"I'll get it." He carefully watched the shards scattered about the floor as he went across to the end of the kitchen to take the broom and pan hidden in the tiny slit between the wall and the refrigerator. When he returned, he saw her kneeling. The edge of her pencil skirt rubbed against the ground as she reached for the broken pieces. Sweat dripped off her powdered cheeks, and thin strands of her hair, loose, dried and frayed, dangled off her fringe. She let the pieces she picked up sit on her bare palm.
"Stop it, you'll cut yourself."
"Trust me, I won't. Bring the pan over."
Zhi Yu went to her, and she put the pieces into the pan.
"Which one did you break?"
"The big one."
She sighed. "We got that one from my parents, right?"
"I think so," he said.
"That one's quite old. It'll be hard to find another like it."
He swept up the pieces while she held the dustpan and followed wherever he went. He moved the broom carelessly, making slight glances at her as she looked toward the ground to trace the movement of the broom. When she looked up, their eyes briefly met and after a moment's pause, she gave a slight smile. He could not help but return it.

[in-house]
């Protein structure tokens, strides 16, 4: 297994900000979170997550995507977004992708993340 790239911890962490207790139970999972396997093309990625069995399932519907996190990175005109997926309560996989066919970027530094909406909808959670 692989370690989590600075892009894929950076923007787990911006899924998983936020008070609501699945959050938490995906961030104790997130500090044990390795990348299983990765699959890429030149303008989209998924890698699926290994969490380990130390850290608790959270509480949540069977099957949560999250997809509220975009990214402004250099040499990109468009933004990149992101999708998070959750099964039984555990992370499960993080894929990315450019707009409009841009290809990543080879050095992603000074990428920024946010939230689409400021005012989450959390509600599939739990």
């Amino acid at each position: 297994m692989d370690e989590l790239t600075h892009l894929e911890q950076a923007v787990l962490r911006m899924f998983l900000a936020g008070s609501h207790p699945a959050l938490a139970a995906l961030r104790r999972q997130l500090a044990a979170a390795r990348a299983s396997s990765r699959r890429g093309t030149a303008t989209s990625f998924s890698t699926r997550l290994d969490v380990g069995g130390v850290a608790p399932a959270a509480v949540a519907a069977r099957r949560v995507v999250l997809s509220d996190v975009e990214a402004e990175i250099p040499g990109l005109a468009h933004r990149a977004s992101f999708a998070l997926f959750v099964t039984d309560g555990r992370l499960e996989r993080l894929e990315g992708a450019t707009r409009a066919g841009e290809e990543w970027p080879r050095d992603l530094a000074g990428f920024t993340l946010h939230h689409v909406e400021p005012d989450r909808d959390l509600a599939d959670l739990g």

"It's like we just moved in." She chuckled. "Do you still remember?"
"Years ago... We weren't as busy then for sure."
"That was long before we had Yang."
"Yeah," he said.
"You were so cute back then, you know? Yang really resembles you."
"Don't you remember what you were like in uni?"
He chuckled. "I would prefer to forget. I did some embarrassing things."
"I still remember it though. You were very innocent."
She gave a brief chuckle. "Oh, well... I don't know what I'm saying." He watched as her eyes dimmed and her smile went faint. "Maybe it's something to do with how content you were about being alone. You didn't care what anyone thought about you. You didn't know anything about other people. You didn't care about loneliness. Or maybe it seemed like you didn't care. It was like you didn't understand people."
"You're overthinking things," he said.
"I thought you were so helpless. I wanted to help you change."
"Is that why you bothered me so much back then?'
"I liked to help people."
"You did help me a lot," he said.
"My number one victim." She laughed. "Still remember how we first met?"
"No, not really."
"You were at the table eating alone and I came to you to introduce my friends. I think you were eating… was it chicken rice?"
"You still remember what I was eating?"
"Only vaguely, I think. Do you?"
"Not at all."
"Well, I guess it wasn't so important to you then. For me, there was something memorable about it. I... I thought you seemed so lonely eating alone. But when you looked up, you had such an innocent look about you. Like you didn't care about loneliness at all. You were content. You could not understand why I was approaching you, why I wanted to befriend you, why I even wanted to help."